I’m fairly confident I can cut it in this new sport. I predicted my times basically to the minute (okay, 4:10 not 4:08) but I had a solid idea of what I could do. In future I’m going to look to improving swimming to 25′ -I’ll call it ‘project 25’ and keep a training vlog on it.I know that doesn’t seem a huge difference, but it is, it’s a 16% improvement. A good wetsuit will be part of this equation.
In running I’m going to do a lot more slow volume, since the little bit of this I did do seemed to benefit me tremendously. My aim will be to easily run 33′-34′ for 10 km and do this consistently. I found that my performance in the Triathlon was only slightly impaired compared to normal running (about 3-4%) and that pace is competitive in 70.3 distance races. You wont see me running 1:10, but hopefully 1:15-1:17. That’s roughly 8-11% difference, the difference is I’ve gone this fast before and ‘know’ what it should feel like.
In terms of cycling I am going to get back on the old road bike and work on sustainable power and agility. My biking is significantly weaker than when I was a cyclist. In my last test up Foia I was 3 minutes slower than before (440w vs 390w). The TT bike obviously doesn’t help when climbing, but I’d like to get back up to a level a kin to that that I had as a cyclist. Improving the bike (machine) is also going to be an issue. Obviously mine is a bit of a dog and while this isn’t a massive issue, there’s a good few minutes in getting a better frame and better handle bars. With these things I will be more or less on parity with the top guys. I reckon I can manage 2:00 for 90km on the bike which is an 8% difference and ‘doable’ with the right tech and slightly better form.
That still wont win me the top races, but I’ll be able to mix it up with the top guys.
The training plan
So the plan for now is to rest up for the rest of the week, then get started in the pool and the gym. I’m going to try to put more effort into the swim, swimming five to six times per week, which is five times more than my average these past few months. Gym will be frequent too. It’s very important and I’ve been really sloppy with my strength training in particular. I will also be putting in a fair bit of running. and not much cycling. This is the plan for the next 6-8 weeks.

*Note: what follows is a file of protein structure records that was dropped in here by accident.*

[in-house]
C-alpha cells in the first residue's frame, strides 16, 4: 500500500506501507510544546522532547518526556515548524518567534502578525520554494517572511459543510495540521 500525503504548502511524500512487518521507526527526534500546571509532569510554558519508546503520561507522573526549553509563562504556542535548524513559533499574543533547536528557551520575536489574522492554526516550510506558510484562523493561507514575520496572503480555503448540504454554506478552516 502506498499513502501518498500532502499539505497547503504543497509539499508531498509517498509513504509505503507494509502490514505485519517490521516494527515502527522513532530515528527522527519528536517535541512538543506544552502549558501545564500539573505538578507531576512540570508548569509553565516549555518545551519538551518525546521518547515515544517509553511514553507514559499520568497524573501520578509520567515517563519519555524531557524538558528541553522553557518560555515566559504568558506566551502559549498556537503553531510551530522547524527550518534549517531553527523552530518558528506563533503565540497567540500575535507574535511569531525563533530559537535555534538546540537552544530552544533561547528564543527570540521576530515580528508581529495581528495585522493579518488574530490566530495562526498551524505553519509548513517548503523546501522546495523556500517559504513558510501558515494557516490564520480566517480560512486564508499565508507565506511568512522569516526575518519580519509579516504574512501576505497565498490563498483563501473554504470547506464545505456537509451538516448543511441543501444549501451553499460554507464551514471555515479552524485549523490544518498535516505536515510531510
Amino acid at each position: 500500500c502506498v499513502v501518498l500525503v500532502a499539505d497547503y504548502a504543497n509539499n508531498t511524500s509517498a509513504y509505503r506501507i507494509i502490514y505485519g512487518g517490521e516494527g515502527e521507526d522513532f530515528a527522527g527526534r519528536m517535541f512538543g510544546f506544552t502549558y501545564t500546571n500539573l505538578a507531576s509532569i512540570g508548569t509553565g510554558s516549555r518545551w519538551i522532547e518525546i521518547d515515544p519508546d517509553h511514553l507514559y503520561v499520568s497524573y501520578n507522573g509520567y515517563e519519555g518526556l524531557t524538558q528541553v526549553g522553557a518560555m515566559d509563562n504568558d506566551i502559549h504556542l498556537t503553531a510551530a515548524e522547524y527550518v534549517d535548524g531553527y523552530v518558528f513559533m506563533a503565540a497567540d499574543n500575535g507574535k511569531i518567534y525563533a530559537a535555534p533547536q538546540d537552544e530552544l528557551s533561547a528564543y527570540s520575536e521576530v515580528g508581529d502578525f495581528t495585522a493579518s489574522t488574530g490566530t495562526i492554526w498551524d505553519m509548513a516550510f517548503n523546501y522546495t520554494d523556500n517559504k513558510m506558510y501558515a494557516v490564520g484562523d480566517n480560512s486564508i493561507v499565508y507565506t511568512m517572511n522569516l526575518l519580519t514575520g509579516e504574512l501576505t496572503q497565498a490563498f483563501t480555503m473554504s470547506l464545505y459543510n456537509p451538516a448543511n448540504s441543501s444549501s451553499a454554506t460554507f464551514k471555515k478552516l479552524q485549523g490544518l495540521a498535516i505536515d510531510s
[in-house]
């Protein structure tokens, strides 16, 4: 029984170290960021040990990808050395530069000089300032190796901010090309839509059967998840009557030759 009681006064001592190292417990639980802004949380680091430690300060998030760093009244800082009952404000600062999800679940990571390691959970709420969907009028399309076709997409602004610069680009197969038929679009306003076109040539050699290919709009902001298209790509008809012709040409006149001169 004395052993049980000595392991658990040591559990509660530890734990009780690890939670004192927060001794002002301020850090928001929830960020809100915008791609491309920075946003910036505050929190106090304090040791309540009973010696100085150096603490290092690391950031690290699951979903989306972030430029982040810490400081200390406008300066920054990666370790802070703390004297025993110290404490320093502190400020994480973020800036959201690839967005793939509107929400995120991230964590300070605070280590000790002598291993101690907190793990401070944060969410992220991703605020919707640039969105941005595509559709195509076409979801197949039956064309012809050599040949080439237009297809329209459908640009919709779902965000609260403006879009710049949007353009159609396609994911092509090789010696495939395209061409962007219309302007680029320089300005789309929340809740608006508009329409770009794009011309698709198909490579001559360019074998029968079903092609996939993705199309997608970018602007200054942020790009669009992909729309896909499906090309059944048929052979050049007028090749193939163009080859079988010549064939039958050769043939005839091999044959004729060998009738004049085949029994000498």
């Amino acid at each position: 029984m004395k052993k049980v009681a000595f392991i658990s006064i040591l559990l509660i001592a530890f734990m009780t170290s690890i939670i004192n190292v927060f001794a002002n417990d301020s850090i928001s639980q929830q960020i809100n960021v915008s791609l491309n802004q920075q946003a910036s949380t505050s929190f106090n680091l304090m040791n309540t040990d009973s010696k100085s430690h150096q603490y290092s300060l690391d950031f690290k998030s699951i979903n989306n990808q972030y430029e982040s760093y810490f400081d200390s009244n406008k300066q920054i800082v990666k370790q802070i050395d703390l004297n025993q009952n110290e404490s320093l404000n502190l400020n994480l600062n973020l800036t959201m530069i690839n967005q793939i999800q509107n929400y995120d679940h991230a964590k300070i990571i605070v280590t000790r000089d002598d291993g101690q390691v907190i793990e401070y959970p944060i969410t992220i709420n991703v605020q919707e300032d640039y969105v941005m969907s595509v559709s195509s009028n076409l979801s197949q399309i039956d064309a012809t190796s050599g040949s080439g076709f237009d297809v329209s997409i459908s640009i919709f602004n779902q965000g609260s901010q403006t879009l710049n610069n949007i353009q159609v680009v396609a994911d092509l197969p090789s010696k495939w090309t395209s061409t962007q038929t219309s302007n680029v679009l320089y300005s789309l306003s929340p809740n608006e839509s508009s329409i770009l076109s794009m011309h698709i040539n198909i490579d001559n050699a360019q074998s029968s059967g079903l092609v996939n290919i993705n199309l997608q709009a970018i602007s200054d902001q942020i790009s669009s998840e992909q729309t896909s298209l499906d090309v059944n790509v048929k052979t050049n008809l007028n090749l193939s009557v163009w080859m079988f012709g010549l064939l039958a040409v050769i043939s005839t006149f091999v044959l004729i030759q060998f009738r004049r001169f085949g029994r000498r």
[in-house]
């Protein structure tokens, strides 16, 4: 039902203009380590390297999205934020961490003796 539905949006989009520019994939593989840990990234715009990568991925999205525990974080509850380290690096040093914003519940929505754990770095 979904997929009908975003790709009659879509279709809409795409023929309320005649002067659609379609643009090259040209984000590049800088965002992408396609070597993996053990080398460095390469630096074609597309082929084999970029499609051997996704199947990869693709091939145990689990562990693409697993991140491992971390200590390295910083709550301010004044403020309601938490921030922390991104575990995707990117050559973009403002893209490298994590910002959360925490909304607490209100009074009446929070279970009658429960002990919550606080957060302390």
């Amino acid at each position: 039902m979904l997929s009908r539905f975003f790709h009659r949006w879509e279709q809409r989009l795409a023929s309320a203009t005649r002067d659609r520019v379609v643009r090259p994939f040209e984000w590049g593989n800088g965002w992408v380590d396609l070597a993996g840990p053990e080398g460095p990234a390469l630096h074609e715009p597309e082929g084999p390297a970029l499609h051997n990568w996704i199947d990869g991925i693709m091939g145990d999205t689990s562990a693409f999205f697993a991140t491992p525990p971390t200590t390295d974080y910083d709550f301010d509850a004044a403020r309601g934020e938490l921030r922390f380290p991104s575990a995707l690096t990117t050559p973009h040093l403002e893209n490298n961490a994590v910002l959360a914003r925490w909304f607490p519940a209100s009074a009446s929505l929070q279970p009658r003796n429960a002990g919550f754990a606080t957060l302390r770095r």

The race plan
Regardless of what happens race wise, I’m splitting the season in two, so it like two small seasons with a month off/easy in June/July followed by a build up for Bahrain again in 2015. Obviously this is still just a dream, but I why not give it a go?! I’ve dedicated my life to sport and was not always treated fairly, now at least I can enjoy it and do my absolute best. Triathlon is just about doing your best and that’s what makes it both tantalising and beautiful to take part in.
I’d like to get a ‘pro’ licence (harder than it should be given my background) and race more in the middle east while continuing to develop academically and ever improve SMS the training services and the information provided.
A massive thanks to Chris and Islay, who were fantastic hosts and without whom we would never have been able to do any of this. As Catarina later affirmed it was the ‘best Honeymoon ever’! Certainly for it it was the best honeymoon and holiday full stop, it was really cool. It also made a fantastic way to round out my first year going triathlon.
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And here’s a view for Lars Finanger that provides another account of this fantastic event: http://finangers.blogspot.pt/2014/12/going-big-in-bahrain.html